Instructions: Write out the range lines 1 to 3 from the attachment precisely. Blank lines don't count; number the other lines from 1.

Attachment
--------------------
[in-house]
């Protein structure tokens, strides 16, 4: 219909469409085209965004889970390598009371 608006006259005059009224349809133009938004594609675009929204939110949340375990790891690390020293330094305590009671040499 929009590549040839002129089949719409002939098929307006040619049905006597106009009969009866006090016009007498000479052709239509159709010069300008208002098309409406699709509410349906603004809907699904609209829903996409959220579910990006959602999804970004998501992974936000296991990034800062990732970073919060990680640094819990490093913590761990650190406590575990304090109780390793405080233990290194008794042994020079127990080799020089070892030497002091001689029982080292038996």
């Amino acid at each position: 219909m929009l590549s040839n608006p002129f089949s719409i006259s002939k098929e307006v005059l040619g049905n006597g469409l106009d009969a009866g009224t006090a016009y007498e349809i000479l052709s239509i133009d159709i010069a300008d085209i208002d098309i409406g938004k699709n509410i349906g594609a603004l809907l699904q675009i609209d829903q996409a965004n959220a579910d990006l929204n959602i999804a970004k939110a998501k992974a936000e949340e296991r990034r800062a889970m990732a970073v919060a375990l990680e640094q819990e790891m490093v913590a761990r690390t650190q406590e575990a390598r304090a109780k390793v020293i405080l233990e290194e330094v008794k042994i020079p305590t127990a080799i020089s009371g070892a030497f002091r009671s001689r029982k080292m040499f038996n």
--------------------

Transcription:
[in-house]
């Protein structure tokens, strides 16, 4: 219909469409085209965004889970390598009371 608006006259005059009224349809133009938004594609675009929204939110949340375990790891690390020293330094305590009671040499 929009590549040839002129089949719409002939098929307006040619049905006597106009009969009866006090016009007498000479052709239509159709010069300008208002098309409406699709509410349906603004809907699904609209829903996409959220579910990006959602999804970004998501992974936000296991990034800062990732970073919060990680640094819990490093913590761990650190406590575990304090109780390793405080233990290194008794042994020079127990080799020089070892030497002091001689029982080292038996």
């Amino acid at each position: 219909m929009l590549s040839n608006p002129f089949s719409i006259s002939k098929e307006v005059l040619g049905n006597g469409l106009d009969a009866g009224t006090a016009y007498e349809i000479l052709s239509i133009d159709i010069a300008d085209i208002d098309i409406g938004k699709n509410i349906g594609a603004l809907l699904q675009i609209d829903q996409a965004n959220a579910d990006l929204n959602i999804a970004k939110a998501k992974a936000e949340e296991r990034r800062a889970m990732a970073v919060a375990l990680e640094q819990e790891m490093v913590a761990r690390t650190q406590e575990a390598r304090a109780k390793v020293i405080l233990e290194e330094v008794k042994i020079p305590t127990a080799i020089s009371g070892a030497f002091r009671s001689r029982k080292m040499f038996n």